|Publication number||US4209816 A|
|Application number||US 05/922,725|
|Publication date||Jun 24, 1980|
|Filing date||Jul 7, 1978|
|Priority date||Jul 7, 1978|
|Also published as||EP0007212A1|
|Publication number||05922725, 922725, US 4209816 A, US 4209816A, US-A-4209816, US4209816 A, US4209816A|
|Inventors||James E. Hansen|
|Original Assignee||Eaton Corporation|
|Export Citation||BiBTeX, EndNote, RefMan|
|Patent Citations (6), Referenced by (29), Classifications (20)|
|External Links: USPTO, USPTO Assignment, Espacenet|
Protective systems for starter mechanisms in motor vehicles are known in the art. Protection is desirable in order to prevent damage which may otherwise occur if the starter is overrun, or re-energized after the engine is running. Starter protector or lock-out systems typically sense some function of engine RPM during the starter sequence and automatically remove electrical power to the starter motor when the engine attains an adequate RPM level to be running. Starter disconnect circuits are known which respond to intake manifold vacuum, oil pressure, frequency of an AC generator voltage, etc., to disable the starter at a predetermined engine RPM.
Starter control systems are also known in which after starter lock-out, the relay is maintained open until the engine speed falls to practically zero. Other starter protectors are known which require manual intervention for restart. Mechanically sequenced starter switches are also known.
The present invention relates to an improved starter protector, and also to the combination thereof with a control for the vehicle electrical system.
An object of the invention is to provide an improved protective control for vehicle starter systems which senses alternator frequency as a measure of engine RPM and automatically de-energizes the starter relay above a given threshold frequency and in which such frequency selective circuit includes a hysteresis network also responsive to alternator frequency to prevent subsequent re-energization of the starter until a reduced engine RPM.
Another object of the invention is to provide a starter protector of the aforementioned character in combination with an electrical system control having a master switch for connecting the vehicle battery to the starter system and to the electrical system, and having signal detection means also responsive to the alternator to prevent disconnection of the battery while the engine is running even if the master switch is subsequently opened.
Another object of the invention is to provide a protective control of the aforementioned character which is a compact module easily added to existing starter and electrical systems.
Another object of the invention is to provide a protective control of the aforementioned character having a frequency selective circuit responsive to alternator frequency for not only locking-out the starter at a selected threshold frequency but also including a hysteresis network for preventing re-energization of the starter above a lower selected frequency.
Another object is to provide a protective control of the aforementioned character wherein both the threshold and the lower selected frequencies are adjustable.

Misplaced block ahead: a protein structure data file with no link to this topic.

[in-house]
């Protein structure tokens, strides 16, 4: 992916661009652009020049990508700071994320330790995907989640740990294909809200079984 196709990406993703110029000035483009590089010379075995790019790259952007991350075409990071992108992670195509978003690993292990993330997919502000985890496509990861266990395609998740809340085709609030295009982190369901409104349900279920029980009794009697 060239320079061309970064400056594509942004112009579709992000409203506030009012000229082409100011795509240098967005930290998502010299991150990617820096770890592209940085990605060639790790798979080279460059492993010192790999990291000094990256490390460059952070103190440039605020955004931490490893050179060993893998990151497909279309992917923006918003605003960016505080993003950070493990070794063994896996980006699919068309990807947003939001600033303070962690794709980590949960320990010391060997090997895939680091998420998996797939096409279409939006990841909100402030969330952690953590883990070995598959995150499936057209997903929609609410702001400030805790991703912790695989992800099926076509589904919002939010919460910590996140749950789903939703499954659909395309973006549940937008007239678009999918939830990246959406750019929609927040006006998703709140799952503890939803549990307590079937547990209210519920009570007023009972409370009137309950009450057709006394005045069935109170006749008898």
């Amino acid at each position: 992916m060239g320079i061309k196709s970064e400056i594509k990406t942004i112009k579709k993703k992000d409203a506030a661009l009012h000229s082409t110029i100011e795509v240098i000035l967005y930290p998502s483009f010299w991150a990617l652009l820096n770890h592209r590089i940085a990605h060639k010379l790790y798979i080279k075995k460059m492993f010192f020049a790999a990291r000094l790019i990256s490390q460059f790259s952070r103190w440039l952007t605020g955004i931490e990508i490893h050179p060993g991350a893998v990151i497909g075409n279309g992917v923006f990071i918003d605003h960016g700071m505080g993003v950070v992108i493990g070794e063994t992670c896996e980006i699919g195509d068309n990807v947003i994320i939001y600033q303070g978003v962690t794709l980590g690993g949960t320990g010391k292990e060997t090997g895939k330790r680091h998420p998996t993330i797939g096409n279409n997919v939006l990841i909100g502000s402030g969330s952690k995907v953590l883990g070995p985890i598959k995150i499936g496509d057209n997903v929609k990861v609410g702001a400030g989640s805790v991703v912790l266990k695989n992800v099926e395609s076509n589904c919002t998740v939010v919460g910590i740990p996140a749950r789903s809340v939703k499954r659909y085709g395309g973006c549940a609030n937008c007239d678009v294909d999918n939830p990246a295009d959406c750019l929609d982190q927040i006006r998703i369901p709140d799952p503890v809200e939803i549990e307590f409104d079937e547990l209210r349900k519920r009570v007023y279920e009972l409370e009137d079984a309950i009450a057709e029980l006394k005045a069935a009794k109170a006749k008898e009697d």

Another object of the invention is to provide a protective control of the aforementioned character exhibiting excellent thermal stability of the threshold frequency lockout set point.
Another object of the invention is to provide a protective control of the aforementioned character having a substantially widened range of frequency hysteresis.
Another object of the invention is to provide a protective control of the immediately aforementioned character utilizing an integrated circuit for threshold frequency selection.
Another object of the invention is to provide a protective control of the immediately aforementioned character having an add-on hysteresis network affording a wider range of hysteresis, and thus a substantially lower reset frequency point, than available solely from a resistor connection between a designated two of the integrated circuit's pins.
Another object of the invention is to provide a protective control of the aforementioned character having a voltage regulation circuit for assuring a stable supply voltage to the remainder of the protective control.
Another object of the invention is to provide a protective control of the aforementioned character having an input waveshaping circuit to compensate for the poor waveform shape, variable amplitude, and associated electrical extraneous noise in the AC voltage signal from the alternator.
Another object of the invention is to provide a protective control of the aforementioned character affording reverse polarity battery protection.
Other objects and advantageous will hereinafter appear.
FIG. 1 is a block circuit diagram illustrating a protective control module according to the present invention and showing its application.
FIG. 2 is a circuit diagram of the protective control module of FIG. 1.
A general functional description will be given first referring to FIG. 1, followed by a detailed description referring to FIG. 2.
There is shown in FIG. 1 a protective control module outlined by a box 22, for use in a motor vehicle. The module includes a main relay 24 and a starter relay 26. The main relay is used to connect the vehicle battery 28 to the vehicle electrical system, generally designated 30. The starter relay is used to control the engine starter motor 32, and is connected to the starter solenoid 34.